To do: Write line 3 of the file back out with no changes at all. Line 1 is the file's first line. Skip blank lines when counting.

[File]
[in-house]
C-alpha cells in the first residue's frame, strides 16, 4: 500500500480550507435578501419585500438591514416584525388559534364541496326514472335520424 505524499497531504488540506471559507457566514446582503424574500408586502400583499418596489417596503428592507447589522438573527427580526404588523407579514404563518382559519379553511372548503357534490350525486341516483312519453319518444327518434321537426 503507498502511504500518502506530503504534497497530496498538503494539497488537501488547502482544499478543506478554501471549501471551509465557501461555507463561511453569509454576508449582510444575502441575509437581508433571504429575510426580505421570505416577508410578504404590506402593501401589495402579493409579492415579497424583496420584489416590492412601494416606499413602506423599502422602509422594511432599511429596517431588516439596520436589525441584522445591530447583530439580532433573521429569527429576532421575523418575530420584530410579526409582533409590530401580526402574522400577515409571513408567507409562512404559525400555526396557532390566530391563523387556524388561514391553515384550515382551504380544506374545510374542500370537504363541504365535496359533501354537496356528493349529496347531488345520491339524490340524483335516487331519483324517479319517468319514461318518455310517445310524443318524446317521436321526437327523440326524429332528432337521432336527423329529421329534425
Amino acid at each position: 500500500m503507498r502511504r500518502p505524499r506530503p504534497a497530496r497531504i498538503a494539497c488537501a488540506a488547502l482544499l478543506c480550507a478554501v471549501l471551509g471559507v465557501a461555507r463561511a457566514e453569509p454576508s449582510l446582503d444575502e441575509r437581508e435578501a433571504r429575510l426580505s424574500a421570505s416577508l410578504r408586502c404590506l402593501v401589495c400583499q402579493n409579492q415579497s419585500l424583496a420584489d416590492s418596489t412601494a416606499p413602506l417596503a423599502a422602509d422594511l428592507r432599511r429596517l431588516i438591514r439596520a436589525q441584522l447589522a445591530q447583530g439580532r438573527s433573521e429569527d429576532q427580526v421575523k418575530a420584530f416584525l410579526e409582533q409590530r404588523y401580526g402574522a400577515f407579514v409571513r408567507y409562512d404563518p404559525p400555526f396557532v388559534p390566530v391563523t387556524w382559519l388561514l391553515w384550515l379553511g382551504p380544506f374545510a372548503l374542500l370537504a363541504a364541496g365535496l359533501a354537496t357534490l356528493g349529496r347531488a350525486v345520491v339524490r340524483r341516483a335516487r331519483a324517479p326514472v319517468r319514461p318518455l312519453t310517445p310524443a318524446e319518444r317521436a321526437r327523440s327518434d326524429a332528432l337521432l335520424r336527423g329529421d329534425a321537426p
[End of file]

Amino acid at each position: 500500500m503507498r502511504r500518502p505524499r506530503p504534497a497530496r497531504i498538503a494539497c488537501a488540506a488547502l482544499l478543506c480550507a478554501v471549501l471551509g471559507v465557501a461555507r463561511a457566514e453569509p454576508s449582510l446582503d444575502e441575509r437581508e435578501a433571504r429575510l426580505s424574500a421570505s416577508l410578504r408586502c404590506l402593501v401589495c400583499q402579493n409579492q415579497s419585500l424583496a420584489d416590492s418596489t412601494a416606499p413602506l417596503a423599502a422602509d422594511l428592507r432599511r429596517l431588516i438591514r439596520a436589525q441584522l447589522a445591530q447583530g439580532r438573527s433573521e429569527d429576532q427580526v421575523k418575530a420584530f416584525l410579526e409582533q409590530r404588523y401580526g402574522a400577515f407579514v409571513r408567507y409562512d404563518p404559525p400555526f396557532v388559534p390566530v391563523t387556524w382559519l388561514l391553515w384550515l379553511g382551504p380544506f374545510a372548503l374542500l370537504a363541504a364541496g365535496l359533501a354537496t357534490l356528493g349529496r347531488a350525486v345520491v339524490r340524483r341516483a335516487r331519483a324517479p326514472v319517468r319514461p318518455l312519453t310517445p310524443a318524446e319518444r317521436a321526437r327523440s327518434d326524429a332528432l337521432l335520424r336527423g329529421d329534425a321537426p